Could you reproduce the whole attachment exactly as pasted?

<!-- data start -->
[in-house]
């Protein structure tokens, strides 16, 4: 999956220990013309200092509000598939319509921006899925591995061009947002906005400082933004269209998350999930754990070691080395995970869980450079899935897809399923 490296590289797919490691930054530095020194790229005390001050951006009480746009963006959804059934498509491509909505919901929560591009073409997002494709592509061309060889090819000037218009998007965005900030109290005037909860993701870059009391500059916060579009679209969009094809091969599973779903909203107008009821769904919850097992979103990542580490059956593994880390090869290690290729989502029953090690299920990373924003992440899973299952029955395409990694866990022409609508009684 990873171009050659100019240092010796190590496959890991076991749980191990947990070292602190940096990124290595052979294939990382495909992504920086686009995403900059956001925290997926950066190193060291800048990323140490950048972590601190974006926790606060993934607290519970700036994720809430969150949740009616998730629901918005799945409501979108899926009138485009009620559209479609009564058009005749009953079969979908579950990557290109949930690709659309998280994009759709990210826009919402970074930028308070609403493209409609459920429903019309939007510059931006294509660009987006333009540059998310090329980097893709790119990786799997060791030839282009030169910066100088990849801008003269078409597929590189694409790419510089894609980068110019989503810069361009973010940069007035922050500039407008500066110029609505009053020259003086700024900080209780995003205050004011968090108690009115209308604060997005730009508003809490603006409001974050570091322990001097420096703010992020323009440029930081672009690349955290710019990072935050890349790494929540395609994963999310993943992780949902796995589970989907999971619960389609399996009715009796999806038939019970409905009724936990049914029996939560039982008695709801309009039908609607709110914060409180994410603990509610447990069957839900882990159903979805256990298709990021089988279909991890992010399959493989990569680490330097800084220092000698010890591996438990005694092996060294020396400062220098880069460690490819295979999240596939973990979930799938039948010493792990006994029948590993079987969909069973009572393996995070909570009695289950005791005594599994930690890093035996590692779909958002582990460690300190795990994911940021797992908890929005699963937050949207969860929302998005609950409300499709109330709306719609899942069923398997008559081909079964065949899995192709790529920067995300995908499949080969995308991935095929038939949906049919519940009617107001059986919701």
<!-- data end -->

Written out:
[in-house]
């Protein structure tokens, strides 16, 4: 999956220990013309200092509000598939319509921006899925591995061009947002906005400082933004269209998350999930754990070691080395995970869980450079899935897809399923 490296590289797919490691930054530095020194790229005390001050951006009480746009963006959804059934498509491509909505919901929560591009073409997002494709592509061309060889090819000037218009998007965005900030109290005037909860993701870059009391500059916060579009679209969009094809091969599973779903909203107008009821769904919850097992979103990542580490059956593994880390090869290690290729989502029953090690299920990373924003992440899973299952029955395409990694866990022409609508009684 990873171009050659100019240092010796190590496959890991076991749980191990947990070292602190940096990124290595052979294939990382495909992504920086686009995403900059956001925290997926950066190193060291800048990323140490950048972590601190974006926790606060993934607290519970700036994720809430969150949740009616998730629901918005799945409501979108899926009138485009009620559209479609009564058009005749009953079969979908579950990557290109949930690709659309998280994009759709990210826009919402970074930028308070609403493209409609459920429903019309939007510059931006294509660009987006333009540059998310090329980097893709790119990786799997060791030839282009030169910066100088990849801008003269078409597929590189694409790419510089894609980068110019989503810069361009973010940069007035922050500039407008500066110029609505009053020259003086700024900080209780995003205050004011968090108690009115209308604060997005730009508003809490603006409001974050570091322990001097420096703010992020323009440029930081672009690349955290710019990072935050890349790494929540395609994963999310993943992780949902796995589970989907999971619960389609399996009715009796999806038939019970409905009724936990049914029996939560039982008695709801309009039908609607709110914060409180994410603990509610447990069957839900882990159903979805256990298709990021089988279909991890992010399959493989990569680490330097800084220092000698010890591996438990005694092996060294020396400062220098880069460690490819295979999240596939973990979930799938039948010493792990006994029948590993079987969909069973009572393996995070909570009695289950005791005594599994930690890093035996590692779909958002582990460690300190795990994911940021797992908890929005699963937050949207969860929302998005609950409300499709109330709306719609899942069923398997008559081909079964065949899995192709790529920067995300995908499949080969995308991935095929038939949906049919519940009617107001059986919701």